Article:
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16 February 2019 | Online since 2003


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11 February 2019 11:00:27 |News

2 Sisters fined over £270k after workers lose fingers in accidents


2 Sisters is one of the UK's largest supermarket chicken suppliers

2 Sisters is one of the UK's largest supermarket chicken suppliers

Food manufacturer 2 Sisters has been fined over £270,000 after two workers has their thumb and finger severed in machinery at the company's poultry site.
2 Sisters, one of the UK's largest supermarket chicken suppliers, was sentenced following two separate incidents where workers became trapped in moving machinery.
Colchester Magistrates’ Court heard how, on 26 March 2016, whilst working for 2 Sisters Food Group at its poultry site in Flixton, Norfolk, Romas Ciurlionis trapped his thumb in a moving shackle shortly after being shown how to remove chicken intestines.
As the line was running, he was pulled away from the emergency stop cord and when it moved past a fixed gate his thumb was severed.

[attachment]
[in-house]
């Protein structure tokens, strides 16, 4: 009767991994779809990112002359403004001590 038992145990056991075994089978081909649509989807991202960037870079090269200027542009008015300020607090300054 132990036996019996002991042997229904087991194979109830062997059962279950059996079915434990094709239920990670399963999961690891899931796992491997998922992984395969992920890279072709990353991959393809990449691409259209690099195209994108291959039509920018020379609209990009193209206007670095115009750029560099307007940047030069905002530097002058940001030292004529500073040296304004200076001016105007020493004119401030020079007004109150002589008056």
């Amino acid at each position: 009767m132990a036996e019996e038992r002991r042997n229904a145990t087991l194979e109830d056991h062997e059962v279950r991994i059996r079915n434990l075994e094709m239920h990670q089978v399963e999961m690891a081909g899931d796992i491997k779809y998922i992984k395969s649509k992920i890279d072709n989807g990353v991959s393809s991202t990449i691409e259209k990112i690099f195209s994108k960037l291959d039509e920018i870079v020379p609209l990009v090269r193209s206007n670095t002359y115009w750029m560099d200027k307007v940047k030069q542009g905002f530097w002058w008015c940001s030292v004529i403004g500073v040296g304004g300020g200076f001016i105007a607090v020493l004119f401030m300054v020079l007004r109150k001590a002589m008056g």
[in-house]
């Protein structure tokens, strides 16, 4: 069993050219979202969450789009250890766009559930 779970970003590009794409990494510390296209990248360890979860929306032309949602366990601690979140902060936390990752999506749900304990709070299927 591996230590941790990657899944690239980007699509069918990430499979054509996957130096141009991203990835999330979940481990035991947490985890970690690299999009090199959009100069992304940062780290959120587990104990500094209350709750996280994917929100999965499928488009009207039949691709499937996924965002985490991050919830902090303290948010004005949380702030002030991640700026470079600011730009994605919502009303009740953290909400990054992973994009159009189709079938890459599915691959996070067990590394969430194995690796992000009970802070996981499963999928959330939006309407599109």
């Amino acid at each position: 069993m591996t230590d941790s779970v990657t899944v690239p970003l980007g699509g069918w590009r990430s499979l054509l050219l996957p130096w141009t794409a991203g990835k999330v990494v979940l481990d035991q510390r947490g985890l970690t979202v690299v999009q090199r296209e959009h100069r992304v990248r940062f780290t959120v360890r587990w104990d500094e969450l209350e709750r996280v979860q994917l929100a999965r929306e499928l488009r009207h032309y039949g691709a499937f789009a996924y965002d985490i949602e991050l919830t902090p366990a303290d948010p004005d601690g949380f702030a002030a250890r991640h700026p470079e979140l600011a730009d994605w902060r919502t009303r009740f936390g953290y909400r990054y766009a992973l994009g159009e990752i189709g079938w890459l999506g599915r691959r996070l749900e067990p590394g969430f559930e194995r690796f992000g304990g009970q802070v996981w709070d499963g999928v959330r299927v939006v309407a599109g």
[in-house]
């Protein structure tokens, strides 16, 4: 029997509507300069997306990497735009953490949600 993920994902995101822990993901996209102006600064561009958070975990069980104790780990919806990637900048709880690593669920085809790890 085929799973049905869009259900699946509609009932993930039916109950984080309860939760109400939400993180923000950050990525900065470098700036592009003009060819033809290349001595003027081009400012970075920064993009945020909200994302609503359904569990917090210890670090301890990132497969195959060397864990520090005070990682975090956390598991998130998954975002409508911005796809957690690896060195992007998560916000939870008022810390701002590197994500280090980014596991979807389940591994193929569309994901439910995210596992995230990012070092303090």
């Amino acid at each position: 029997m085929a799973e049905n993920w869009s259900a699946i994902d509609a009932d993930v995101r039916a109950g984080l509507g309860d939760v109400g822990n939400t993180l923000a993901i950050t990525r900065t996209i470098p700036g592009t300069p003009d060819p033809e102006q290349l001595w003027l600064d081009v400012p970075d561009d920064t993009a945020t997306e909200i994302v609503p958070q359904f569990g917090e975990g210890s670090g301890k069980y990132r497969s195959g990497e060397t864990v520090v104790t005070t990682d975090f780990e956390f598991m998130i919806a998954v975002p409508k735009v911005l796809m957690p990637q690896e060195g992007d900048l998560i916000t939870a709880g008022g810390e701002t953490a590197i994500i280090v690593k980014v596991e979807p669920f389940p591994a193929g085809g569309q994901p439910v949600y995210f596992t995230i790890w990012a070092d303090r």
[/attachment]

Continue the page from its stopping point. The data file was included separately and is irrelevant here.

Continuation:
The court also heard how, on 23 August 2016, Darren Hamilton entered an area of the factory that should have had the power isolated before cleaning activities commenced.
The safe system of work was not being followed and the shackle line was still running when his finger became trapped. As he could not reach the emergency stop his finger was severed.


The investigations carried out by the Health and Safety Executive (HSE) found that 2 Sisters Food Group Ltd had failed to ensure that measures were in place to mitigate the consequences of a worker becoming entrapped in a shackle in the first instance and that they failed to ensure safe isolation procedures were followed in the second.
2 Sisters Food Group Ltd of Grange Road, Flixton, Bungay pleaded guilty to breaching Regulation 11(1) of the Provision and Use of Works Equipment Regulations 1998 in relation to the first incident and has been fined £200,000 and ordered to pay costs of £4,031.83.
In respect of the second incident, 2 Sisters Food Group Ltd pleaded guilty to breaching Section 2(1) of the Health and Safety At Work Act 1974 and has been fined £74,000 and ordered to pay costs of £4,386.52.
After the hearing, HSE inspector Saffron Turnell said: “These incidents could so easily have been avoided had appropriate controls been in place.
“Companies should be aware that HSE will not hesitate to take enforcement action against those that fall below the required standards.”




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